Fernando Tenedora produced concept art (above left) for the gallery by the loading area, including a portrait of Melanie as a bride. Julie Svendsen produced a more detailed concept (above right) for this picture. Before the refurbishment, the portrait was the ride's first introduction to the theme of marriage, and now, as guests are already aware of Melanie's romances when they reach this gallery, the bridal portrait suggests that the marriage theme will recur as a major story element.
The final portrait was created traditionally by Ackland-Snow (above). Before the refurbishment, there was an atmospheric spot of light over Melanie's face, but this lighting is now slightly broader, and Melanie's figure is illuminated in the dark by a glossy varnish. Mysteriously, as of the refurbishment, some guests have spotted dark brush strokes over Melanie's shoulder that resemble the Phantom. Perhaps these were intended for use in an illusion or are merely a subtle new detail for those who wish to take their time and explore the gallery thoroughly.
Sentimentally, fans can appreciate that this original piece, portraying the original Melanie, remains on display. Aesthetically, its presence is also beneficial for guests' sense of immersion, because this painting is now the first one they encounter which wasn't painted digitally.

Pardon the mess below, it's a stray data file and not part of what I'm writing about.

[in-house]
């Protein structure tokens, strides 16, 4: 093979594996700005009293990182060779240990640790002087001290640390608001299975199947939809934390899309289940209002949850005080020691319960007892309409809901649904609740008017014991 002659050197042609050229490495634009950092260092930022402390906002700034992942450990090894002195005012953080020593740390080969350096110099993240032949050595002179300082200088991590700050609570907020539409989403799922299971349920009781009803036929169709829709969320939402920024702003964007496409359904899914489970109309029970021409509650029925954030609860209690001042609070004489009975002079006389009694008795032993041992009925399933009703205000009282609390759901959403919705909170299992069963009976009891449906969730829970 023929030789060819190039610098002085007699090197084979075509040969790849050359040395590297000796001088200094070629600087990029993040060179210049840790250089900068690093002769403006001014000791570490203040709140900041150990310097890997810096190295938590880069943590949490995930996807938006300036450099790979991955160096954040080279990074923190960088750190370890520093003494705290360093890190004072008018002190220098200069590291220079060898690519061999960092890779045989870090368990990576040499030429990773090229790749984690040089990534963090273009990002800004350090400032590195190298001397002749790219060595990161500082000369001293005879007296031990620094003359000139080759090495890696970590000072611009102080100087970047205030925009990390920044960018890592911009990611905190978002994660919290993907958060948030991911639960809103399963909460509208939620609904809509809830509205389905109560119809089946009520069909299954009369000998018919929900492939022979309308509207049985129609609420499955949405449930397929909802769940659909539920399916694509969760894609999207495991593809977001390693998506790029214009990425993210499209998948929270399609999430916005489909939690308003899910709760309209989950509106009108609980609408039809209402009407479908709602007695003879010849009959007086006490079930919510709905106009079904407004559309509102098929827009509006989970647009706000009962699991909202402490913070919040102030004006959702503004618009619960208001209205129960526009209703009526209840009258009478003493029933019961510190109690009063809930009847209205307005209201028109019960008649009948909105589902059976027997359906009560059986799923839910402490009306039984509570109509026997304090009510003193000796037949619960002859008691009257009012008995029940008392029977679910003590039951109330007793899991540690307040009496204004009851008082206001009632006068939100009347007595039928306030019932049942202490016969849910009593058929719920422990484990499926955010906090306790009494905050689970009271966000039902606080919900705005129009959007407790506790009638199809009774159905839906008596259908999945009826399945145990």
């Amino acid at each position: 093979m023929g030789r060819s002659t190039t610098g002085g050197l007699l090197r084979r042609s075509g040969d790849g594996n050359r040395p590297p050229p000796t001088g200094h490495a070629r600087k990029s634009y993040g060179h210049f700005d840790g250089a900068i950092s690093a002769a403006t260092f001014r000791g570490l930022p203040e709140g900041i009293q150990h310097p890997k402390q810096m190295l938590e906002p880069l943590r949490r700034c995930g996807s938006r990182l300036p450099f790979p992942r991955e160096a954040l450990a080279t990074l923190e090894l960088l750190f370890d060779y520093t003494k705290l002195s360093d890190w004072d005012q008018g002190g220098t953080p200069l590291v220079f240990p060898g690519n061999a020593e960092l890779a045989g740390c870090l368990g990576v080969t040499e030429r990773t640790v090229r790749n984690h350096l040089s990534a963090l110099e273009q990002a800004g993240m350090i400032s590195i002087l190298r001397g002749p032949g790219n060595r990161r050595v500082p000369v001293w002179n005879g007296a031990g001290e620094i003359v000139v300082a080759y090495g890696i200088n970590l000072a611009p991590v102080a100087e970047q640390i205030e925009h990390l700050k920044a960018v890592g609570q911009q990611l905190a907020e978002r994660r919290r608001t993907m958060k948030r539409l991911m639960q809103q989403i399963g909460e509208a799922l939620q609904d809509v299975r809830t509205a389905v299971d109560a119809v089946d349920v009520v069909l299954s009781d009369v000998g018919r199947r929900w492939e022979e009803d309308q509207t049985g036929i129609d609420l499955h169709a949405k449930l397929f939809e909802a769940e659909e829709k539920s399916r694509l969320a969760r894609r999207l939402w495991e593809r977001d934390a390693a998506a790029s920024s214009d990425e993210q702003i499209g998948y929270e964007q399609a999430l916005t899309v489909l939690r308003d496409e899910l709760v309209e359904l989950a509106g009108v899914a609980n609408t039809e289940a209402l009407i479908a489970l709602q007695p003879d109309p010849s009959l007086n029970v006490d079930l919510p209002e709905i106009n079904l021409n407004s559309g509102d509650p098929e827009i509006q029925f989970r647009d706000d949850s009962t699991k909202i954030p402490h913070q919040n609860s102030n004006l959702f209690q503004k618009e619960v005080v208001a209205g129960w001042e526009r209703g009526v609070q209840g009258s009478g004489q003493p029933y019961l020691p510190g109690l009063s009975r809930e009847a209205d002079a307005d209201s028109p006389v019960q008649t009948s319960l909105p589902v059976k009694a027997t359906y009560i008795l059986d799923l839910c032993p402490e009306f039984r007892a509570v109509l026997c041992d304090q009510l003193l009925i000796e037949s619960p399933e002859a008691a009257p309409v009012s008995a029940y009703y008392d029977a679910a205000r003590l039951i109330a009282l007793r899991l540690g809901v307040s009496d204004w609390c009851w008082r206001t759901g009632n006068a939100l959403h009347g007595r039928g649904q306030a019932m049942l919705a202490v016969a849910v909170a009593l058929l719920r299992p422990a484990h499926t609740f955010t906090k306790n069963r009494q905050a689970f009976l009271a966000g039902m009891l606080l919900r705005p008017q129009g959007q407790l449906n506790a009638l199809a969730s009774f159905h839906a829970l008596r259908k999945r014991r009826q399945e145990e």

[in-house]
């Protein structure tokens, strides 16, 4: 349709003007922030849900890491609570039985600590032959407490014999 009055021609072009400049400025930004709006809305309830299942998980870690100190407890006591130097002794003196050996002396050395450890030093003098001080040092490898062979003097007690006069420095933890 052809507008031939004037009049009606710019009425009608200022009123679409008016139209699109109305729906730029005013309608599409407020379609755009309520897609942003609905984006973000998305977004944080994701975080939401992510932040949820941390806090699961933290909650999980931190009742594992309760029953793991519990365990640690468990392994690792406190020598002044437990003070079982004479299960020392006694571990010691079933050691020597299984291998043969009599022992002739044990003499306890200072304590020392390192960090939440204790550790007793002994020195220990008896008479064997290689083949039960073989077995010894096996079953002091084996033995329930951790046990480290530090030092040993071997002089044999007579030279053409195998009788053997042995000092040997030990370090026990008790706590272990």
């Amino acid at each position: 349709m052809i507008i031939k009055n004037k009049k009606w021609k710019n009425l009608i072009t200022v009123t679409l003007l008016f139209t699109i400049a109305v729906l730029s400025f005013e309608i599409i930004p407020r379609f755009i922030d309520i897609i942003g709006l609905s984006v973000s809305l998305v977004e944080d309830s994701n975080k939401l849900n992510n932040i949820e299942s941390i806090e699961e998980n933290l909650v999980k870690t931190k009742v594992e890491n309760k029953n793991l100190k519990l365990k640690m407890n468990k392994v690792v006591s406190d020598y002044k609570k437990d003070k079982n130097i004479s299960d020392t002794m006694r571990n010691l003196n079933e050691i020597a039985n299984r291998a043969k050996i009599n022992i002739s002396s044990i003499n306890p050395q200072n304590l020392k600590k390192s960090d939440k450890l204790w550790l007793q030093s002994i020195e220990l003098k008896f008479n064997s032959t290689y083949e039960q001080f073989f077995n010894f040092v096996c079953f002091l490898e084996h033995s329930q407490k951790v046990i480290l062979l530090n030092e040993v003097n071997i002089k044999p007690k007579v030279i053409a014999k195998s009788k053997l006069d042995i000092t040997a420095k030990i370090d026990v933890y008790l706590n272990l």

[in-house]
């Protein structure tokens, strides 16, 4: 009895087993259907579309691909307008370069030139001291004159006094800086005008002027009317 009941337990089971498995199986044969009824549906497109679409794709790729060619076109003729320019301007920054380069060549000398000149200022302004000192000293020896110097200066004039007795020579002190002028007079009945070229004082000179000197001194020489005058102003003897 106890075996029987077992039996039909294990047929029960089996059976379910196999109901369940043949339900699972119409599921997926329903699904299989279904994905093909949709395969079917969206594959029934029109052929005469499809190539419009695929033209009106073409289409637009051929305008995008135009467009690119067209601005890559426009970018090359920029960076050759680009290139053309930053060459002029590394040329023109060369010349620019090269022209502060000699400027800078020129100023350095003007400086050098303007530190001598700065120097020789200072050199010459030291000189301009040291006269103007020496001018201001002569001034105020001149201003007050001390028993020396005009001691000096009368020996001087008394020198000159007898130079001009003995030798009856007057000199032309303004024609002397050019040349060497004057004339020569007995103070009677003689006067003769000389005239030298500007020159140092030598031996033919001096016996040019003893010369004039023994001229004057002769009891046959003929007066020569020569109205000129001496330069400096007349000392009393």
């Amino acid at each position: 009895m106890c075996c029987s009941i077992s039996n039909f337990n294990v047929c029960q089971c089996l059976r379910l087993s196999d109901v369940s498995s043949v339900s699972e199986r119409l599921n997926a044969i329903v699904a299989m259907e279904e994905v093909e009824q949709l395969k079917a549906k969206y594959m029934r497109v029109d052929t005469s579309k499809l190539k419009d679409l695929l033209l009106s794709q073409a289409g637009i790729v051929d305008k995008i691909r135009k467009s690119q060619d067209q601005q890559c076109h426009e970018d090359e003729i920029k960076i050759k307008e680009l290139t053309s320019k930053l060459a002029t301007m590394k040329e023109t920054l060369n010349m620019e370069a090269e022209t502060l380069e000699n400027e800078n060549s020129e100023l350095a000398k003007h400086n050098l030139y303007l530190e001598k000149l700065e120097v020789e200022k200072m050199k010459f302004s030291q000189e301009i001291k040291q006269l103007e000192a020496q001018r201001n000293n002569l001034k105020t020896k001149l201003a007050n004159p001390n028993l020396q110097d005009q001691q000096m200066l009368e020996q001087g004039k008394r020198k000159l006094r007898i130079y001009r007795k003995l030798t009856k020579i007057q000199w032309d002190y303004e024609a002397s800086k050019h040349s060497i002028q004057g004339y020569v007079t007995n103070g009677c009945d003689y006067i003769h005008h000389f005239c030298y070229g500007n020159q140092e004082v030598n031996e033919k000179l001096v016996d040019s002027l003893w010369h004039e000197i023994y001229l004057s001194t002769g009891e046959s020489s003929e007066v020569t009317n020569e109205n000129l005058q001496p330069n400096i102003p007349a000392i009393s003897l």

More concept artwork by Tenedora introduced another version of the bridal portrait in Melanie's boudoir, and Ackland-Snow created it accordingly, again referencing Julie Svendsen's design. It is spotlit above a fireplace, offering a sense of times past, before we encounter Melanie in the present day (an animatronic figure sat by a mirror). Tenedora's art suggests that, as guests passed Melanie, they would have seen her skeletal reflection in the mirror, which is not dissimilar to the older version of Melanie who appeared in the final ride in 1992. With this, the portrait served to remind guests of her former beauty, before seeing how she has aged, still wearing her wedding dress. Today, Melanie's figure by the mirror maintains her youth, so the portrait no longer provides a contrast, but rather emphasises the woman's obsession with marriage.
Tenedora also proposed a similar portrait for the ballroom wedding party, prior to the boudoir scene, and this one seems to have come alive. It wouldn't have been necessary for storytelling, so a picture of the manor in its prime hangs there instead.
Phantom Manor's portraits play a dominant role in telling the tale of Melanie Ravenswood. They have hinted at her personality, explained her motivations and influenced our emotions as we witness her story. It will be intriguing to see what changes are made in the next few decades, whether the current plot perseveres or whether pre-refurbishment influences help to clear up new questions. Maybe our hero will be cut out entirely, as 'Phantom' is replaced by 'Iron' and 'Manor' has its 'or' removed. Assuming the ride remains, which it likely shall, we can be confident that portraits will continue to tell its story, in one way or another.